Most risers are not permanently attached to the feet of the furniture and the feet may slip off. We found only one manufacturer, Mobility Transfer Systems, that recommends permanently affixing the riser to the furniture leg (they also include screws). Permanent attachment may make a riser more stable, but the attachment may not be very strong or rigid, since the screw is only supported by the 1/8 inch-thick top of the riser.
|Risers for seating may be safest to use on a couch rather than on a chair. If used on a chair, permanently attaching the riser to the chair may make it safer to use, but we haven't tested this feature.
A deeper recess might reduce the possibility of the foot slipping off the riser, but both seating risers that we tested have only a shallow recess.
There is a trade-off between the potential trip hazard posed by the riser extending out from the furniture leg and the benefit gained from a higher seat. Manufacturers generally recommend centering the foot on the riser.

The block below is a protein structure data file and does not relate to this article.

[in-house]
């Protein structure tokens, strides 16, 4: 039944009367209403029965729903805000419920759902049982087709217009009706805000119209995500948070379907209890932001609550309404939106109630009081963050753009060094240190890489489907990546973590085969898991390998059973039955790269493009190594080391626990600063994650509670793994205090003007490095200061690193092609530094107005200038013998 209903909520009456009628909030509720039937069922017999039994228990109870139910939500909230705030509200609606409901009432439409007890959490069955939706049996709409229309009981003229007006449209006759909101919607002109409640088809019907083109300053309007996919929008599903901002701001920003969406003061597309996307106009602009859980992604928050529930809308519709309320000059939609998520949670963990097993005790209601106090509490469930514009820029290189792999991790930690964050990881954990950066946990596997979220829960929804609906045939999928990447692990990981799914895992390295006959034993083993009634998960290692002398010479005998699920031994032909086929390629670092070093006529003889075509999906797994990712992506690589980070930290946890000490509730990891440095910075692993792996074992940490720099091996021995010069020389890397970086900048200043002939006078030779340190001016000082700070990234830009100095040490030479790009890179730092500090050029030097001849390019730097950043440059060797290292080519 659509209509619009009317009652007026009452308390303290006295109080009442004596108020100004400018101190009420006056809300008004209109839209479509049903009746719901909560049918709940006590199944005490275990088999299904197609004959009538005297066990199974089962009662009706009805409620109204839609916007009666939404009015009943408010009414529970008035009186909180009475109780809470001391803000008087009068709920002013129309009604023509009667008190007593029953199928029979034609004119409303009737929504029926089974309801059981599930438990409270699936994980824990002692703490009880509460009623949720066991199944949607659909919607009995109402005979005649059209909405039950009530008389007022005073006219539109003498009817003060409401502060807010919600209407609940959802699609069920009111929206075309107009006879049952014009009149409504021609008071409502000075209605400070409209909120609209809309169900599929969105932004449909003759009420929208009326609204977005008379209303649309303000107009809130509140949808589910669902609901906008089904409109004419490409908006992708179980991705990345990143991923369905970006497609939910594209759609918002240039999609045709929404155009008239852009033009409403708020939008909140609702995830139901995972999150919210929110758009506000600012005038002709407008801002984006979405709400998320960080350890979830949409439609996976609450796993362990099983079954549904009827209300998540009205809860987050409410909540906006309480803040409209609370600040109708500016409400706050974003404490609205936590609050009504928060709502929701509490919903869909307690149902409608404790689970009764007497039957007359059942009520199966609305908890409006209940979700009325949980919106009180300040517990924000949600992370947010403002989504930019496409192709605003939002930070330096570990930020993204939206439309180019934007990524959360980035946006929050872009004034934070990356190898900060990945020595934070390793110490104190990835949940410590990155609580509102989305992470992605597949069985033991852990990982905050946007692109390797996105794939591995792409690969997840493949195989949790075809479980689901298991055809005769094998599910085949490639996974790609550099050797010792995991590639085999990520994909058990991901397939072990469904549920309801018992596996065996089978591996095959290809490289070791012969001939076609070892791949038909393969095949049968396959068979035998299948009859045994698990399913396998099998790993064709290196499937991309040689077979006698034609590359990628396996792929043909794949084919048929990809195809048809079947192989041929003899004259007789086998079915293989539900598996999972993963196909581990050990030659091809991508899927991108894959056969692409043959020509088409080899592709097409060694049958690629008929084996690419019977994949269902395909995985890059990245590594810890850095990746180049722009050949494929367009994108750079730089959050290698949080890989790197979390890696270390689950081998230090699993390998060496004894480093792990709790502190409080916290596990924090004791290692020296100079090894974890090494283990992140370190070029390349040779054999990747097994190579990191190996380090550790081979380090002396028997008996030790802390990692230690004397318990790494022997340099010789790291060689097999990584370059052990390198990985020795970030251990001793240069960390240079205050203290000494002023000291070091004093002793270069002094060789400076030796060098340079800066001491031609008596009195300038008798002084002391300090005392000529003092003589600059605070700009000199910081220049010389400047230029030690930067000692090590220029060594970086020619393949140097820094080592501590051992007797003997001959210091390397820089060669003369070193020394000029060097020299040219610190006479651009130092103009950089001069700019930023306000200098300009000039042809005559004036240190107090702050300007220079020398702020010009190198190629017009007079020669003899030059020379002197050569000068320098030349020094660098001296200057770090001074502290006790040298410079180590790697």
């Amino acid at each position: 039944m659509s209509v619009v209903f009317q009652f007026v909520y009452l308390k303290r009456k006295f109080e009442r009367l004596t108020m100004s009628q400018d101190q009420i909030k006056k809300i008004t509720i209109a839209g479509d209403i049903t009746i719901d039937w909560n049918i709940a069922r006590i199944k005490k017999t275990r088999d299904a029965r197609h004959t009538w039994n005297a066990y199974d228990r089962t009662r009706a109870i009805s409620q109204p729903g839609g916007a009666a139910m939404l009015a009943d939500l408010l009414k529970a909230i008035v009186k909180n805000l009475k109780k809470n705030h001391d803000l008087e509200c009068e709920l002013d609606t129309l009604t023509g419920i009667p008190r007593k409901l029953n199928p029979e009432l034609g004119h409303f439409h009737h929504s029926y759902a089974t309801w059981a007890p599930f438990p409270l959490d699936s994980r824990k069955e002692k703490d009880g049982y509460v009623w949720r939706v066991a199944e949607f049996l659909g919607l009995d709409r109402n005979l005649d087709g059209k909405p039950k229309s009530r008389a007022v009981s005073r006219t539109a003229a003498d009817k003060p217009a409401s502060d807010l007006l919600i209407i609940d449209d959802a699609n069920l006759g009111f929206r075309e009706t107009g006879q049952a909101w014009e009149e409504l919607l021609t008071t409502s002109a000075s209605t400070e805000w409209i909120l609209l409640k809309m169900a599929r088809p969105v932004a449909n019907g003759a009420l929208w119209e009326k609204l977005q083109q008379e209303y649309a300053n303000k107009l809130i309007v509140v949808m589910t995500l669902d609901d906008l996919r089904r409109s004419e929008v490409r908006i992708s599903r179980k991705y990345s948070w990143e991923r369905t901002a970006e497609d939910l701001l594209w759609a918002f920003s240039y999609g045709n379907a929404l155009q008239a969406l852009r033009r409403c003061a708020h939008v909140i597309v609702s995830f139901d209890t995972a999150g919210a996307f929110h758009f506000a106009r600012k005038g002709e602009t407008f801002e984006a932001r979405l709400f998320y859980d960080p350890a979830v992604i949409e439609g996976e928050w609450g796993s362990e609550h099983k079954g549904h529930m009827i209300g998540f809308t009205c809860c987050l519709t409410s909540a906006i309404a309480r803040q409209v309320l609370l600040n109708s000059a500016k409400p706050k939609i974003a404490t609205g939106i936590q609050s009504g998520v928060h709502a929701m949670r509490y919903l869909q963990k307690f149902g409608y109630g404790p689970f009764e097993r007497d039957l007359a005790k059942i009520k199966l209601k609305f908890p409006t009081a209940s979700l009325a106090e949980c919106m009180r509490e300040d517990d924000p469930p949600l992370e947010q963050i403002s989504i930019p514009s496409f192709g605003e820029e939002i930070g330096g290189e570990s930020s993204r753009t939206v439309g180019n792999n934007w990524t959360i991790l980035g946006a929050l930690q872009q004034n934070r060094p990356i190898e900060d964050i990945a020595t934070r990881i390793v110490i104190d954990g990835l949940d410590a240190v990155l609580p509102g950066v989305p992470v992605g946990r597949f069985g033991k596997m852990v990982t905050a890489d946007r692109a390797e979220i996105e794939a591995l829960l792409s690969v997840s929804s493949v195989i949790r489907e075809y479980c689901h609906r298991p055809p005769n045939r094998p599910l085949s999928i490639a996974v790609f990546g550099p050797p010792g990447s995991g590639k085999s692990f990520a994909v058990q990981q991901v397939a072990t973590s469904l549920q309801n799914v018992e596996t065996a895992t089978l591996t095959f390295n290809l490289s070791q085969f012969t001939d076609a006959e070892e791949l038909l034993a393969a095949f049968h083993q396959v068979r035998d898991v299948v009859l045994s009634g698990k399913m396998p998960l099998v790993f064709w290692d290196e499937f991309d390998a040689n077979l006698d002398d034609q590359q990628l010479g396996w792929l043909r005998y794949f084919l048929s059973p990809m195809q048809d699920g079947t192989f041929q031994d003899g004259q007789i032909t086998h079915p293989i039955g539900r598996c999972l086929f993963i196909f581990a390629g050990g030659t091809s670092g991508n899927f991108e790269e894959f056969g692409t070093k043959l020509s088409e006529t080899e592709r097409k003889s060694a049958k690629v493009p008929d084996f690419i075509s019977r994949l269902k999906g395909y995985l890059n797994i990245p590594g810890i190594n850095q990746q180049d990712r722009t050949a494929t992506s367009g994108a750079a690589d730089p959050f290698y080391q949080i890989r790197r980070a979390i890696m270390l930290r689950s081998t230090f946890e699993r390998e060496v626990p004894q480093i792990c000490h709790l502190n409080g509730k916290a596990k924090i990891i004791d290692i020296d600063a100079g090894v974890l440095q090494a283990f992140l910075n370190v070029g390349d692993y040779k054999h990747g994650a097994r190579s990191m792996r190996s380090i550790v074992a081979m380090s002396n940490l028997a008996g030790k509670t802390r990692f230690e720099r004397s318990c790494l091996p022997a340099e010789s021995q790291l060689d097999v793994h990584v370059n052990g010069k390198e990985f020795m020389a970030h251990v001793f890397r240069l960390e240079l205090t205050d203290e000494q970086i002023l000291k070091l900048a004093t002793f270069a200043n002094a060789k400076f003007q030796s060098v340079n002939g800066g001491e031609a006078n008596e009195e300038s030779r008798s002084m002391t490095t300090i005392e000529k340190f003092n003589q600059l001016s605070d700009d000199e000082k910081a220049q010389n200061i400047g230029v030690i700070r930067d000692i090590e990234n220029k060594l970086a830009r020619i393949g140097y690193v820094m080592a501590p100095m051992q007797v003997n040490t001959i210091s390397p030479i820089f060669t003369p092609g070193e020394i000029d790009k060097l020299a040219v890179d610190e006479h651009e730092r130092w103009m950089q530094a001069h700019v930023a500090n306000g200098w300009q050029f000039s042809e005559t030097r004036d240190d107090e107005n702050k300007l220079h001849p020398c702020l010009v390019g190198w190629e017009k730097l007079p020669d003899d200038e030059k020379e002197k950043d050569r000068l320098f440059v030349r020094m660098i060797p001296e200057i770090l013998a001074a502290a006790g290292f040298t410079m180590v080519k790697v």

Follow ALL manufacturer's instructions. In one of our tests, the tester forgot to use both the non-skid rubber strips and the foam inserts, and the chair leg slid off the riser when she adjusted her position in the chair. In this case, there were also wheels on the chair legs. In a later email, the manufacturer recommended not using risers on chair legs with wheels.
Risers are NOT recommended for furniture legs with wheels or casters.
If the risers come with pads or rubber strips, they must be used to prevent skidding (especially on a wood or vinyl floor); skidding would increase the likelihood of tipping over or the chance that the foot might skid off the riser.
We recommend using risers on couches and sofas rather than on chairs, as the higher center of gravity could cause the chair to get tippy. A sofa or couch, on the other hand, is so wide, that it is less likely to tip.